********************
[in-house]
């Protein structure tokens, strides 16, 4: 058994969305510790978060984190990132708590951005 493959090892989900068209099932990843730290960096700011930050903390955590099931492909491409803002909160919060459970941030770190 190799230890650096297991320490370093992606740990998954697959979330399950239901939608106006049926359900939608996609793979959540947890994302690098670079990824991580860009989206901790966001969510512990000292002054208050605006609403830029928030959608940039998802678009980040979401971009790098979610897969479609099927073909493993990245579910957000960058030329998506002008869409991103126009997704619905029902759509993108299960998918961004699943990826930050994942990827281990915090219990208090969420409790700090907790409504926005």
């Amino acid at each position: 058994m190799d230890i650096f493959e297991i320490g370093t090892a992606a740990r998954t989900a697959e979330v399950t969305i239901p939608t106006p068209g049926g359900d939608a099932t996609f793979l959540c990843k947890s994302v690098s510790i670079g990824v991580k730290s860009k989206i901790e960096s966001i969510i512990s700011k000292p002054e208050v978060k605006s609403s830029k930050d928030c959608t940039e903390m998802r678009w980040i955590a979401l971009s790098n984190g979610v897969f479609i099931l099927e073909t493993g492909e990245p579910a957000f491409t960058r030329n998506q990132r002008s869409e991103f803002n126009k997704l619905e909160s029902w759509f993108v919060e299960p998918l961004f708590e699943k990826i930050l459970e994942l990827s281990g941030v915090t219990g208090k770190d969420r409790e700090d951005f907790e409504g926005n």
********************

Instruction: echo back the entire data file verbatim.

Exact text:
[in-house]
């Protein structure tokens, strides 16, 4: 058994969305510790978060984190990132708590951005 493959090892989900068209099932990843730290960096700011930050903390955590099931492909491409803002909160919060459970941030770190 190799230890650096297991320490370093992606740990998954697959979330399950239901939608106006049926359900939608996609793979959540947890994302690098670079990824991580860009989206901790966001969510512990000292002054208050605006609403830029928030959608940039998802678009980040979401971009790098979610897969479609099927073909493993990245579910957000960058030329998506002008869409991103126009997704619905029902759509993108299960998918961004699943990826930050994942990827281990915090219990208090969420409790700090907790409504926005």
């Amino acid at each position: 058994m190799d230890i650096f493959e297991i320490g370093t090892a992606a740990r998954t989900a697959e979330v399950t969305i239901p939608t106006p068209g049926g359900d939608a099932t996609f793979l959540c990843k947890s994302v690098s510790i670079g990824v991580k730290s860009k989206i901790e960096s966001i969510i512990s700011k000292p002054e208050v978060k605006s609403s830029k930050d928030c959608t940039e903390m998802r678009w980040i955590a979401l971009s790098n984190g979610v897969f479609i099931l099927e073909t493993g492909e990245p579910a957000f491409t960058r030329n998506q990132r002008s869409e991103f803002n126009k997704l619905e909160s029902w759509f993108v919060e299960p998918l961004f708590e699943k990826i930050l459970e994942l990827s281990g941030v915090t219990g208090k770190d969420r409790e700090d951005f907790e409504g926005n």